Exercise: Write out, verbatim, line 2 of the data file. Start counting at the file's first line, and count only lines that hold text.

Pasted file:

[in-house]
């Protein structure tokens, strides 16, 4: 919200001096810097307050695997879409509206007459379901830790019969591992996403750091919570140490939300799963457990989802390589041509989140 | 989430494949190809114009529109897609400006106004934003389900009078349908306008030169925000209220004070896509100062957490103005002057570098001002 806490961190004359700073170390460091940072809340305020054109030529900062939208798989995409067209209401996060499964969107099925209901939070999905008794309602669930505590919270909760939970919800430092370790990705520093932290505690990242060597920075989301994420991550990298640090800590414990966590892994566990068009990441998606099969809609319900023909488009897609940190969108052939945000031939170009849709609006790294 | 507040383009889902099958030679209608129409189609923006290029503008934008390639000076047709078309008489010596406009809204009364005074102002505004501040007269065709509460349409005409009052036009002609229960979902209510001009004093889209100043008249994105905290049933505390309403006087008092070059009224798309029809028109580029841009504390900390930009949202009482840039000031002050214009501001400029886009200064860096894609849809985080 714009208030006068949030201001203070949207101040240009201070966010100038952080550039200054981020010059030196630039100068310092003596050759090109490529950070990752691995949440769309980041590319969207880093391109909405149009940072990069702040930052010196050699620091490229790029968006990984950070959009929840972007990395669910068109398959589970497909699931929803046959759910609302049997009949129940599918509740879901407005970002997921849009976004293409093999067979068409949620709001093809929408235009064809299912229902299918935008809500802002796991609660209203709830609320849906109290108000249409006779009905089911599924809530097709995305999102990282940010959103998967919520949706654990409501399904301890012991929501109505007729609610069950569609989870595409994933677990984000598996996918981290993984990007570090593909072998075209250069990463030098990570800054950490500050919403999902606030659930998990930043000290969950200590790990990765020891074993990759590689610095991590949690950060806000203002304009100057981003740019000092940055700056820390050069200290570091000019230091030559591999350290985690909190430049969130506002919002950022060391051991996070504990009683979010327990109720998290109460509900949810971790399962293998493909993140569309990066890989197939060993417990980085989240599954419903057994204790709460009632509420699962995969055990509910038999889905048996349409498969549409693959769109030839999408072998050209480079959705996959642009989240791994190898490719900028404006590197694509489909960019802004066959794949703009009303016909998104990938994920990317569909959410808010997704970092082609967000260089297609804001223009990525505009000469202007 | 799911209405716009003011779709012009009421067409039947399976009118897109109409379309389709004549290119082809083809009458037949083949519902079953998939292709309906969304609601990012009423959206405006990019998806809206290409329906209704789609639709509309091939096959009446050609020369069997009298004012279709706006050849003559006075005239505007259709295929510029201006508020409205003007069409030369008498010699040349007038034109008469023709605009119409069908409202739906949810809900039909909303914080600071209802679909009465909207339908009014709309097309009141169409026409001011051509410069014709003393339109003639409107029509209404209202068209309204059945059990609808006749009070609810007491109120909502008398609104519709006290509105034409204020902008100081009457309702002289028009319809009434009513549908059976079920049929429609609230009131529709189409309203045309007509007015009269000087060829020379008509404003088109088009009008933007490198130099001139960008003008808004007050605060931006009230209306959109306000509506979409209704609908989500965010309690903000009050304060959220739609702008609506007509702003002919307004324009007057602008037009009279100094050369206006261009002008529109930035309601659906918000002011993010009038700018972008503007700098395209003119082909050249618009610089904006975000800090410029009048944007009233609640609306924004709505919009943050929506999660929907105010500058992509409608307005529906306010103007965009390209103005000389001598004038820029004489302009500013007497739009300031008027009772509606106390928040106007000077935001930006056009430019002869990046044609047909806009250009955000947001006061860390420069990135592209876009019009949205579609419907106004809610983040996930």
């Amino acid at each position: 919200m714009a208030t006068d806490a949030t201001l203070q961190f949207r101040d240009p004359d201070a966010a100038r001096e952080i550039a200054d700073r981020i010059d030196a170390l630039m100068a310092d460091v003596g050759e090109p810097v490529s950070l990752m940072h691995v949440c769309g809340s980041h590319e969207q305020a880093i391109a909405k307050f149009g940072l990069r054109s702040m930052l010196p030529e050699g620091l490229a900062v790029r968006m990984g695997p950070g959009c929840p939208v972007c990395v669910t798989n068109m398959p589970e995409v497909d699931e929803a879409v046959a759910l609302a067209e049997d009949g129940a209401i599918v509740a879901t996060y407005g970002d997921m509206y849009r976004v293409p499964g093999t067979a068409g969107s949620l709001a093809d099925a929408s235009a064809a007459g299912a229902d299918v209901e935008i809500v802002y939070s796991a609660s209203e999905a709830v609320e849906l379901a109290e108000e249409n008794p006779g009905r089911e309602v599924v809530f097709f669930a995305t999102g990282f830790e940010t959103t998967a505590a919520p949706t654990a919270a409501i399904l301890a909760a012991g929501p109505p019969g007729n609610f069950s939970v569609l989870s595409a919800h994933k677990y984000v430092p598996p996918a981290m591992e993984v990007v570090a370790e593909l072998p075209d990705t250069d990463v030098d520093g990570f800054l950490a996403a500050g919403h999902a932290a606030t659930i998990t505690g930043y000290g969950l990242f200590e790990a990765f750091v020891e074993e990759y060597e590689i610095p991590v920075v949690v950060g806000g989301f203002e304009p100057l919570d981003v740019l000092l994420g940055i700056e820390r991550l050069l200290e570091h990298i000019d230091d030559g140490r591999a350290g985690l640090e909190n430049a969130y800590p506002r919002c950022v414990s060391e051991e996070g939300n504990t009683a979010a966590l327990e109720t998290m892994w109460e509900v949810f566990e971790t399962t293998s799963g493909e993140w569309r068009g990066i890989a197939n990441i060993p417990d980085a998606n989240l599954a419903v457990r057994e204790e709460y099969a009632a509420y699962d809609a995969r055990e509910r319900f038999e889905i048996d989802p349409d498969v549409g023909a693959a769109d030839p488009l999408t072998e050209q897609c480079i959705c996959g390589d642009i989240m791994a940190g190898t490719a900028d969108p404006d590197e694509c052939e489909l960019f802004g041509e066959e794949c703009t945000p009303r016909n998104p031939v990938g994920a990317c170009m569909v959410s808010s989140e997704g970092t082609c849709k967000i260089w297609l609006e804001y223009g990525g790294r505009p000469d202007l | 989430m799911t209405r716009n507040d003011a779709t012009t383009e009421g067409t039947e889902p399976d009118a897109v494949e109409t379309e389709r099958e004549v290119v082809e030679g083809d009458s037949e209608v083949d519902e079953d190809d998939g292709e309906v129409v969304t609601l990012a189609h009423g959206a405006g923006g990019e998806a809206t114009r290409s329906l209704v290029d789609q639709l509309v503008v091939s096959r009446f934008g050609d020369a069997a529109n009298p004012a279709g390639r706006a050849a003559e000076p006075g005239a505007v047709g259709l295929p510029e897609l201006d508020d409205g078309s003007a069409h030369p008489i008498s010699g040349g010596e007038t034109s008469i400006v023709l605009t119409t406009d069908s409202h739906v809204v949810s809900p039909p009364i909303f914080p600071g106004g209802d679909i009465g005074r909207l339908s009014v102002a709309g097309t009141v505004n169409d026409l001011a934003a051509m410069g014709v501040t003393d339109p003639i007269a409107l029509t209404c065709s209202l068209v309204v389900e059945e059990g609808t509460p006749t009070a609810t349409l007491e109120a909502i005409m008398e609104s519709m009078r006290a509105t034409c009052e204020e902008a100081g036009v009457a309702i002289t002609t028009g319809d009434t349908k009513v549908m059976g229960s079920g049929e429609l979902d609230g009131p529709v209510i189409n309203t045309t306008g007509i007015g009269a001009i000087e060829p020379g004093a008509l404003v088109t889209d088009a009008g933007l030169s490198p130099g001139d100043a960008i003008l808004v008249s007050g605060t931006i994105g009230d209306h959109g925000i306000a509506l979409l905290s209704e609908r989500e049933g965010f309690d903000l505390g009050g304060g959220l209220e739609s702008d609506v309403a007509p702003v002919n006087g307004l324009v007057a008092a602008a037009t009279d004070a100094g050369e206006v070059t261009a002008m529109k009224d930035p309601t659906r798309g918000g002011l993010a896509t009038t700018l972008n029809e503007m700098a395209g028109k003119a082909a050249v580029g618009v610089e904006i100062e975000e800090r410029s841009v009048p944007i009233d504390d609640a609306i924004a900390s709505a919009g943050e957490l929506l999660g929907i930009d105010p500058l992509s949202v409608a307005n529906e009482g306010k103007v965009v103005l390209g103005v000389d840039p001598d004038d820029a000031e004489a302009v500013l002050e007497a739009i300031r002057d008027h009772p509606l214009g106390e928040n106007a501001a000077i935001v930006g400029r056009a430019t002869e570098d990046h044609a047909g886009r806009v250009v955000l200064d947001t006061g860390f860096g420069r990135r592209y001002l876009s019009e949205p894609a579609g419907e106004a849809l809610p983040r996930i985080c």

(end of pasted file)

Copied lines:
């Protein structure tokens, strides 16, 4: 919200001096810097307050695997879409509206007459379901830790019969591992996403750091919570140490939300799963457990989802390589041509989140 | 989430494949190809114009529109897609400006106004934003389900009078349908306008030169925000209220004070896509100062957490103005002057570098001002 806490961190004359700073170390460091940072809340305020054109030529900062939208798989995409067209209401996060499964969107099925209901939070999905008794309602669930505590919270909760939970919800430092370790990705520093932290505690990242060597920075989301994420991550990298640090800590414990966590892994566990068009990441998606099969809609319900023909488009897609940190969108052939945000031939170009849709609006790294 | 507040383009889902099958030679209608129409189609923006290029503008934008390639000076047709078309008489010596406009809204009364005074102002505004501040007269065709509460349409005409009052036009002609229960979902209510001009004093889209100043008249994105905290049933505390309403006087008092070059009224798309029809028109580029841009504390900390930009949202009482840039000031002050214009501001400029886009200064860096894609849809985080 714009208030006068949030201001203070949207101040240009201070966010100038952080550039200054981020010059030196630039100068310092003596050759090109490529950070990752691995949440769309980041590319969207880093391109909405149009940072990069702040930052010196050699620091490229790029968006990984950070959009929840972007990395669910068109398959589970497909699931929803046959759910609302049997009949129940599918509740879901407005970002997921849009976004293409093999067979068409949620709001093809929408235009064809299912229902299918935008809500802002796991609660209203709830609320849906109290108000249409006779009905089911599924809530097709995305999102990282940010959103998967919520949706654990409501399904301890012991929501109505007729609610069950569609989870595409994933677990984000598996996918981290993984990007570090593909072998075209250069990463030098990570800054950490500050919403999902606030659930998990930043000290969950200590790990990765020891074993990759590689610095991590949690950060806000203002304009100057981003740019000092940055700056820390050069200290570091000019230091030559591999350290985690909190430049969130506002919002950022060391051991996070504990009683979010327990109720998290109460509900949810971790399962293998493909993140569309990066890989197939060993417990980085989240599954419903057994204790709460009632509420699962995969055990509910038999889905048996349409498969549409693959769109030839999408072998050209480079959705996959642009989240791994190898490719900028404006590197694509489909960019802004066959794949703009009303016909998104990938994920990317569909959410808010997704970092082609967000260089297609804001223009990525505009000469202007 | 799911209405716009003011779709012009009421067409039947399976009118897109109409379309389709004549290119082809083809009458037949083949519902079953998939292709309906969304609601990012009423959206405006990019998806809206290409329906209704789609639709509309091939096959009446050609020369069997009298004012279709706006050849003559006075005239505007259709295929510029201006508020409205003007069409030369008498010699040349007038034109008469023709605009119409069908409202739906949810809900039909909303914080600071209802679909009465909207339908009014709309097309009141169409026409001011051509410069014709003393339109003639409107029509209404209202068209309204059945059990609808006749009070609810007491109120909502008398609104519709006290509105034409204020902008100081009457309702002289028009319809009434009513549908059976079920049929429609609230009131529709189409309203045309007509007015009269000087060829020379008509404003088109088009009008933007490198130099001139960008003008808004007050605060931006009230209306959109306000509506979409209704609908989500965010309690903000009050304060959220739609702008609506007509702003002919307004324009007057602008037009009279100094050369206006261009002008529109930035309601659906918000002011993010009038700018972008503007700098395209003119082909050249618009610089904006975000800090410029009048944007009233609640609306924004709505919009943050929506999660929907105010500058992509409608307005529906306010103007965009390209103005000389001598004038820029004489302009500013007497739009300031008027009772509606106390928040106007000077935001930006056009430019002869990046044609047909806009250009955000947001006061860390420069990135592209876009019009949205579609419907106004809610983040996930």